In 1994, the Federal Statistical Office of Switzerland did a survey on correlations between family activity and faith practices. The conclusion of the Swiss study was that the religious practices of the father of the family most determines the future of their children’s faith practices. Robbie Low, a minister in the Church of England and an editor of that church’s New Directions magazine, summarizes the findings as follows:
If both father and mother attend regularly, 33 percent of their children will end up as regular churchgoers, and 41 percent will end up attending irregularly. Only a quarter of their children will end up not practicing at all. If the father is irregular and mother regular, only 3 percent of the children will subsequently become regulars themselves, while a further 59 percent will become irregulars. Thirty-eight percent will be lost.
If the father is non-practicing and mother regular, only 2 percent of children will become regular worshippers, and 37 percent will attend irregularly. Over 60 percent of their children will be lost completely to the church.
What happens if the father is regular but the mother irregular or non-practicing? Extraordinarily, the percentage of children becoming regular goes up from 33 percent to 38 percent with the irregular mother and to 44 percent with the non-practicing, as if loyalty to father’s commitment grows in proportion to mother’s laxity, indifference, or hostility.
Even when the father is an irregular attender there are some extraordinary effects. An irregular father and a non-practicing mother will yield 25 percent of their children as regular attenders in their future life and a further 23 percent as irregulars. This is twelve times the yield where the roles are reversed.
Where neither parent practices, to nobody’s very great surprise, only 4 percent of children will become regular attenders and 15 percent irregulars. Eighty percent will be lost to the faith.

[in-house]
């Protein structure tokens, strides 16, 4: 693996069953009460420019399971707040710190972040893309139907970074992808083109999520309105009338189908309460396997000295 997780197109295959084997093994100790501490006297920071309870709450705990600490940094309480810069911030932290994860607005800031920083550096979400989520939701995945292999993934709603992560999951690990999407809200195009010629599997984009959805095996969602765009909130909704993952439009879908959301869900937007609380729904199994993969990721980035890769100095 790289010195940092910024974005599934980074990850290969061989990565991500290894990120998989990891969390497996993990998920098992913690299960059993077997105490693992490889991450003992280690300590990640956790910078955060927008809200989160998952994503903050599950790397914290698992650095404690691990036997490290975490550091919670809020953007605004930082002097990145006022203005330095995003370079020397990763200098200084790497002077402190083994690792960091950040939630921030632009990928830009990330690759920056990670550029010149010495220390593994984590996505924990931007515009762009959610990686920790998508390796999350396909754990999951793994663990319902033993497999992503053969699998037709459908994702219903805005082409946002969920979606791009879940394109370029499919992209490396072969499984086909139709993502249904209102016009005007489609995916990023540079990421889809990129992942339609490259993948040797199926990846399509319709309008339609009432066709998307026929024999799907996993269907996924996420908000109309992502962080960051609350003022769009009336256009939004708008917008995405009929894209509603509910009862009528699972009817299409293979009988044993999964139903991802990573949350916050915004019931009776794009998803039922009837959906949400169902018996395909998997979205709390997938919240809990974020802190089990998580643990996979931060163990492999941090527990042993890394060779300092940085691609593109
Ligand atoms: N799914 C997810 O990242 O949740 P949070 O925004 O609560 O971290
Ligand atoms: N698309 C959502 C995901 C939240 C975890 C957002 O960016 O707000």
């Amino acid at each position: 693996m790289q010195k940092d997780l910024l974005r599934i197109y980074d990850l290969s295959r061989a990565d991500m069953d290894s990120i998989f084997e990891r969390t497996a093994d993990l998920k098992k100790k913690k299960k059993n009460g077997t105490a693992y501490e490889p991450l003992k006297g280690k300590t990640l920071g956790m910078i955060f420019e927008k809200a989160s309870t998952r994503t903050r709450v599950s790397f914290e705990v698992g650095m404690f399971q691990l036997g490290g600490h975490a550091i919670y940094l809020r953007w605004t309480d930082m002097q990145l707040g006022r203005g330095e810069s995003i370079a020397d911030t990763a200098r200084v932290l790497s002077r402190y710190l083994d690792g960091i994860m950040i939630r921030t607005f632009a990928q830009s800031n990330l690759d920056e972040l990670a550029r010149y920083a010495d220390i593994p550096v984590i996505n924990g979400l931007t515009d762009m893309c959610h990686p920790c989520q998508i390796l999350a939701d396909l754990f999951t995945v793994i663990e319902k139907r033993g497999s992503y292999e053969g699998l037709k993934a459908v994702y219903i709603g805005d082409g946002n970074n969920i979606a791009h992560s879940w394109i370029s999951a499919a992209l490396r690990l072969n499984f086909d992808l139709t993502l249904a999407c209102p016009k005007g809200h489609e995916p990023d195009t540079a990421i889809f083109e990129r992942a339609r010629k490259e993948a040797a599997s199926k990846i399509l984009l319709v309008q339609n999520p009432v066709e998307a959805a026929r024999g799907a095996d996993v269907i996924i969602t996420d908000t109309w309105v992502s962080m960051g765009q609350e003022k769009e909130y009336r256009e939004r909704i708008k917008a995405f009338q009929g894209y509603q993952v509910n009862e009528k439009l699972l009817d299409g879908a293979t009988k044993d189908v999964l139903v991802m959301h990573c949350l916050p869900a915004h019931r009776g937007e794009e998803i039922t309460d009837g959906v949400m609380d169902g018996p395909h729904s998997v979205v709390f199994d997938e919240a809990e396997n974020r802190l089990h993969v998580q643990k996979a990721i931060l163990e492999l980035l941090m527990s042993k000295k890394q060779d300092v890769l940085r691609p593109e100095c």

The results suggest that a father’s participation in the life of worship is extremely important in predicting a child’s adherence to the faith in adulthood. Granted, this was a Swiss study, not a US study. My early childhood included both my father and mother attending worship, but as I grew older, my mother attended worship more regularly than my father. Most of us, who think back to those who had the greatest impact on our faith, will most likely recall the spiritual mentorship of a mother, grandmother or aunt. That certainly was my experience.
Our culture has long sought to meet the unique needs and desires of people through fragmenting and categorizing us in groups by gender, interests, and age. The church has been following this same paradigm for decades. Women’s groups, men’s groups, and youth groups are assumed norms of the church, yet they find no precedence in Scripture and we are beginning to discover that such divisions are having a negative impact on future generations. This was not the case in the context of either the Old Testament or the New Testament. Instructions for worship in both the Old and New Testaments assume the participation of men, women, and children in worship (see Deuteronomy 29:10-11; 1 Samuel 1; 2 Kings 22; Psalms 148:12; Joel 2:16; Luke 2:22-38). Children are influenced when they see their parents worshiping together. They watch us as we pray, assist in reading Scripture, pay attention to sermons and celebrate the Lord’s Supper. In these moments, our children are witnessing the importance of faith and worship.
Many men may feel like matters of faith are best left to mothers and church staff, but after almost 50 years of increasingly absent fathers in matters of faith, our children are the ones paying the price. Children look to their parents to help them understand what is important in life. The number of men attending worship has continued to drop over the past several decades. It is time for the church to discern ways in which we may have pushed men to the background. Even the culture of the church has demanded less and less of our fathers and men, to “go easy” on them, which has pushed men out of good and right ways of spiritual leadership and service. On the other hand, placing blame isn’t helpful. My Brothers in Christ, you are essential to helping raise up the future generations of Christian men and women.